The separation of powers doctrine is a principle shared by many other states as well as the federal government. See David v. Vesta Co., 45 N.J. 301, 323 (1965). Its purpose is to safeguard the "essential integrity" of each branch of government. See Massett Building Co. v. Bennett, 4 N.J. 53, 57 (1950).*fn3

Deciding whether a matter presents a nonjusticiable political question is a "delicate exercise in constitutional interpretation" for which this Court is responsible as the ultimate arbiter of the Constitution of this state. See Baker v. Carr, supra, 369 U.S. at 211, 82 S. Ct. at 706, 7 L. Ed. 2d at 682. The Supreme Court has provided us with guidance regarding the identification of political questions:

Prominent on the surface of any case held to involve a political question is found a textually demonstrable constitutional commitment of the issue to a coordinate political department; or a lack of judicially discoverable and manageable standards for resolving it; or the impossibility of deciding without an initial policy determination of a kind clearly for nonjudicial discretion; or the impossibility of a court's undertaking independent resolution without expressing lack of the respect due coordinate branches of government; or an unusual need for unquestioning adherence to a political decision already made; or the potentiality of embarrassment from multifarious pronouncements by various departments on one question. [ Baker v. Carr, supra, 369 U.S. at 217, 82 S. Ct. at 710, 7 L. Ed. 2d at 686.]

To justify dismissal based on nonjusticiability, one of these criteria must be inextricable from the facts and circumstances of the case in question. Id.

In this case the first criterion of Baker v. Carr provides the basis for our determination that plaintiffs' complaint presents a nonjusticiable political question. The "textually demonstrable constitutional commitment" of the question of presentment of bills to the Governor can be derived from proper consideration of two constitutional provisions. Article IV, section 4, paragraph 3 of the New Jersey Constitution grants each house of the Legislature the power "to determine the rules of its proceedings * * *." Neither that provision nor Article V, section 1, paragraph 14, which provides for presentment of bills to the Governor, limits the time within which presentment may be accomplished.

In the absence of constitutional or statutory standards, it is not the function of this Court to substitute its judgment for that of the Legislature with respect to the rules it has adopted or the procedures followed in giving effect to the constitutionally-declared scheme. See In re Lamb, 67 N.J. Super. 39, 59

(App.Div.), aff'd 34 N.J. 448 (1961). Furthermore, since a state constitution, unlike its federal counterpart, is not a grant but a limitation of legislative power, State v. Murzda, 116 N.J.L. 219, 222 (E. & A.1935), the Legislature is invested with all powers not constitutionally forbidden. Gangemi v. Berry, 25 N.J. 1, 11 (1957). Thus, although the legislature is constitutionally required to present passed bills to the Governor, the timing of such presentment is discretionary, and a rule or practice delaying presentment is well within the legislative prerogative.*fn4

The dissent contends that the custom of gubernatorial courtesy "subverts the carefully considered framework that establishes the joint responsibility of the executive and legislative branches of our State government for the enactment of laws." Post at 301. This argument ignores the plain fact that the custom itself represents a determination by the legislative branch on how best to exercise its share of this joint responsibility. The Legislature is free to vote for presentment of a bill to the Governor at any time after passage, regardless of whether the Governor calls for the bill. It may even vote to override a contrary decision of its leadership in this regard. It freely chooses, however, to delay presentment until the Governor indicates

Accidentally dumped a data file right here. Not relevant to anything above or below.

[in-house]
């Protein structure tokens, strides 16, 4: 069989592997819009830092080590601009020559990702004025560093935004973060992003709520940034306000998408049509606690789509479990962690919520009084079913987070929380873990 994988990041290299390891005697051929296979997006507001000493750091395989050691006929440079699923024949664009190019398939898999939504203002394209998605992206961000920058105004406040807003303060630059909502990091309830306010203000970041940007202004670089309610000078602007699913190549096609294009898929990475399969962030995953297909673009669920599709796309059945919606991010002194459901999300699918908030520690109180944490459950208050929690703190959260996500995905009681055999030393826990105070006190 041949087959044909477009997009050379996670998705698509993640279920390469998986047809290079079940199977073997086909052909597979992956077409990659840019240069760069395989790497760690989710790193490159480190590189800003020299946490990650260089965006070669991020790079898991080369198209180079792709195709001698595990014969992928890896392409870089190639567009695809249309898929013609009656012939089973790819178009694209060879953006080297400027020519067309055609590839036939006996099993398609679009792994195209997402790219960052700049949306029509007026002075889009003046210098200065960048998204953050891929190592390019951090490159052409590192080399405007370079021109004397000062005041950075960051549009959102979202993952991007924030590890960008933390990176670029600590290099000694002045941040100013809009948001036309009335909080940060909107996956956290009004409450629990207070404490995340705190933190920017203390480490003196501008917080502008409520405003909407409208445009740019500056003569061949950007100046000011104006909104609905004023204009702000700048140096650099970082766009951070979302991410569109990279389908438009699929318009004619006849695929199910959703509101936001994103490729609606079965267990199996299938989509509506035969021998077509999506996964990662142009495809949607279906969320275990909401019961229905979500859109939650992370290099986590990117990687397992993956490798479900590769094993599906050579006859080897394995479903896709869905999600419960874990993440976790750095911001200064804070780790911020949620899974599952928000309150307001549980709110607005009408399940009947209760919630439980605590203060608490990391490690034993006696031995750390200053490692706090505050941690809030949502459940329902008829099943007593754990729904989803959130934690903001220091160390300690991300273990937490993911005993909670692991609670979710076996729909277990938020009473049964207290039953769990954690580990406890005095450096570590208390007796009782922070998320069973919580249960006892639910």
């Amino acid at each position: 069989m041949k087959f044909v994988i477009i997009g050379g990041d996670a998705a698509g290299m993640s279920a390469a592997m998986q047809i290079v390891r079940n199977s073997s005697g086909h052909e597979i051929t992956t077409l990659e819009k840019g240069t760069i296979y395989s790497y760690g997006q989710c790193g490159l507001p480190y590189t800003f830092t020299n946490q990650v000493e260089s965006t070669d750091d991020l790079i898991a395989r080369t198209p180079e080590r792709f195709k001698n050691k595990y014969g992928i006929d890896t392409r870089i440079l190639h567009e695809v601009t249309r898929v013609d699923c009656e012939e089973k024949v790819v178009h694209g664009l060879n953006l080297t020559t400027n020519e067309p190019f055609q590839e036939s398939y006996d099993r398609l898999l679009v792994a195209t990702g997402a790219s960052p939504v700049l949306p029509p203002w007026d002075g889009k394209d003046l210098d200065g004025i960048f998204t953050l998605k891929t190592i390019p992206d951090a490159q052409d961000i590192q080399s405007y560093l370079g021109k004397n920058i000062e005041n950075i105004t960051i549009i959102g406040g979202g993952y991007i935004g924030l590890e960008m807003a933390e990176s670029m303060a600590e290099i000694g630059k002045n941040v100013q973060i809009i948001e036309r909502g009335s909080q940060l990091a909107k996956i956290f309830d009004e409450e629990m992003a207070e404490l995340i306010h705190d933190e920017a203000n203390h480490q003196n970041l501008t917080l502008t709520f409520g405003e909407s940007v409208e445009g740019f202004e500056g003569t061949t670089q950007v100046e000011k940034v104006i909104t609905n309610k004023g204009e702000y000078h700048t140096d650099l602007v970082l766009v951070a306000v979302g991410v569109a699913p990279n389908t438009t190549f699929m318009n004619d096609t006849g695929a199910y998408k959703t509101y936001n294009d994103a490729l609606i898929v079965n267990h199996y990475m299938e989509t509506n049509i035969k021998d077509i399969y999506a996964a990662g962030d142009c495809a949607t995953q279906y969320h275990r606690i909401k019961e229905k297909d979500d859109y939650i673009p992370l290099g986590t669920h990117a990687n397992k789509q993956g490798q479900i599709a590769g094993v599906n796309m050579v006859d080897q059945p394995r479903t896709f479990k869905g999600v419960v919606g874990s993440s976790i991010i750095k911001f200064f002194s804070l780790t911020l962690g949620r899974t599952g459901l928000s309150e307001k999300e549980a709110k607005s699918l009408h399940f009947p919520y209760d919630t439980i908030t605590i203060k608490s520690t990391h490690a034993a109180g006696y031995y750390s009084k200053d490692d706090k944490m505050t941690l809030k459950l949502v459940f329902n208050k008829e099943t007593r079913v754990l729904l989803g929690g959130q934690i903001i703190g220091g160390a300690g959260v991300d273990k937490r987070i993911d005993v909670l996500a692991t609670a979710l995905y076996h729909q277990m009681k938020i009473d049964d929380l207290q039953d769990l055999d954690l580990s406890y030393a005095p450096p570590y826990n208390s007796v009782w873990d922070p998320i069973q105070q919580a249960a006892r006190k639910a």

his desire to deal with the bill. Thus, gubernatorial courtesy exists only by virtue of the consent of the Legislature as a whole. The fact that this custom may lead to extended delay in the enactment of certain bills in no way detracts from its constitutionality. Rather, the Legislature's acquiescence in such a result is merely indicative of that branch's view of its role in the "joint responsibility" for the enactment of our laws. Moreover, the legislative history of the presentment provision indicates that this very arrangement constitutes the "carefully considered framework" envisioned by the framers.

The state constitution of 1776 contained no provision for the gubernatorial veto of enacted legislation. Hence, bills were not presented to the Governor for signature. The Constitution of 1844 required the presentment of bills to the Governor and also provided for gubernatorial veto, legislative override of that veto, and a pocket veto if legislative adjournment prevented return of the bill. See N.J.Const. of 1844, Art. V, para. 7. The 1947 Constitution closely tracks the language of this paragraph; the presentment requirement has remained unchanged. See N.J.Const. of 1947, Art. V, ยง 1, para. 14.*fn5

The minutes of the 1947 Constitutional Convention reveal that the framers were well aware of the custom of gubernatorial courtesy. At one point former Governor Larsen was questioned about it:

MR. BARTON: To hark back to the question of signing bills that Senator Farley brought up, is there anything that stands out in your mind during your term as Governor that you now consider a sore spot in connection with the signing of bills -- as to when they are received, signed, failure to sign, or anything connected with the Executive phase, anything outstanding?

GOVERNOR LARSON: I never had any.

MR. BARTON: Is there any reform that would work better, in the light of some instance that came up during your term?

GOVERNOR LARSON: I never had any trouble either in the Legislature or as Governor.

MR. FELLER: Under the Constitution, the Governor now has five days in which to sign or veto a bill.

GOVERNOR LARSON: If he receives it. He doesn't have to receive it; he can wait a couple of months. He simply doesn't ...